As to local support, I know that my district or school-level administrators are not trying to get rid of me. That noted, I still must deal with my professional worth as being tied to student test scores. The criteria is ever-changing. This year, I have received a formal classroom observation rating of “effective.” Also, according to my students’ End-of-Course (EOC) tests, I have been rated “highly effective”– though I wonder the degree to which their high scores is evidence of their improving ability to take computerized tests.
The final measure was the most uncertain for me: It is a VAM-like concoction using the ACT series of tests (Explore for grade 9, PLAN for grade 10, and ACT for grade 11). Here’s how this game goes: I teach tenth grade. At the beginning of the year, I had to count the number of students who had a 14 or higher on Explore or a 15 or higher on PLAN. These students were considered to be “on level.” The rest were not. So, of those who were not, I was supposed to show that 10 percent “grew” to reach the acceptable scoring threshold on the next test in the ACT series in order to be rated “highly effective.” But here’s the catch: Any student who met the previous threshold but did not meet the next was added to the group of students whose scores counted against me.
As it turns out, the scores fell such that I can continue to be rated “effective.” I do not control these scores.
I do not control the scores, yet my livelihood rests on these test scores. And here is the key to my sanity: My faith in Christ is the cornerstone of my life. I know that most of life is out of my control. I do what I can with a thankful and respectful attitude, and I consciously and intentionally leave the rest to God.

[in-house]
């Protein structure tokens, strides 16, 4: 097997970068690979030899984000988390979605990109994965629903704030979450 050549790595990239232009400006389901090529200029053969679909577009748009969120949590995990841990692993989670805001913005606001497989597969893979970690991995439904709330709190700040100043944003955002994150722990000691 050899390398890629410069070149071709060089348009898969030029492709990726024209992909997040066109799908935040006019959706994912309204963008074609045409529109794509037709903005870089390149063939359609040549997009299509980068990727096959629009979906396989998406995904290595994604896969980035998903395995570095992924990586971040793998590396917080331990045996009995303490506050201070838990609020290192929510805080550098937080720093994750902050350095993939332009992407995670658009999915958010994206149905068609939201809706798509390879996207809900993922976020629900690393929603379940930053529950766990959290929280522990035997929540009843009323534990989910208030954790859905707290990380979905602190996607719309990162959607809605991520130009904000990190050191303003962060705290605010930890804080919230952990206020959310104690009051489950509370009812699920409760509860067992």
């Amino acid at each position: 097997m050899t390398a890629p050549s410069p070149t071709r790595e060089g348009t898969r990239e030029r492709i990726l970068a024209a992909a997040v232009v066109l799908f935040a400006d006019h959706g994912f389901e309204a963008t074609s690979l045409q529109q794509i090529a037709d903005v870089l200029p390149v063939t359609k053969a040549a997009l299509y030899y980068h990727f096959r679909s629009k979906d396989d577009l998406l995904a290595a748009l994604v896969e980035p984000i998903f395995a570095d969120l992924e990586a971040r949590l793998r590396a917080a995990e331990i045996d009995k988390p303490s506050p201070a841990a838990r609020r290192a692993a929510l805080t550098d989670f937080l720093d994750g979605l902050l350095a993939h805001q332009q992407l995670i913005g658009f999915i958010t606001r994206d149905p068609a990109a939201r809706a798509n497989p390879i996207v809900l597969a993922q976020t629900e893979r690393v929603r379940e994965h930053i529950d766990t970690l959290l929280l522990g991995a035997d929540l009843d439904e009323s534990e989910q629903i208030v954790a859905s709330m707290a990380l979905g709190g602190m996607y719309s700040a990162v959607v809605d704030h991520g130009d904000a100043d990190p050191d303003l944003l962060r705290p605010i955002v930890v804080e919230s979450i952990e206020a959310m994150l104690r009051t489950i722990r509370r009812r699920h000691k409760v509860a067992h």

One key element I can control is my advocacy. I blog. I speak publicly. I write books. And this regular, intellectual stimulation, this contributing to a greater purpose in serving others, these contributions God uses to strengthen and sustain me as I journey through the burdensome nonsense of test-score-driven “reform.”
Other assets contributing to my mental heath include listening to soothing instrumental music, watching my favorite comedy DVDs, regularly exercising, limiting my time around those who will complain and not act, and practicing a thankful attitude regardless of the circumstances.
Whether all of the above would have emerged in answers to the BAT survey I cannot tell, but I invite readers to take from my words what they find useful and encouraging.
My best to you all.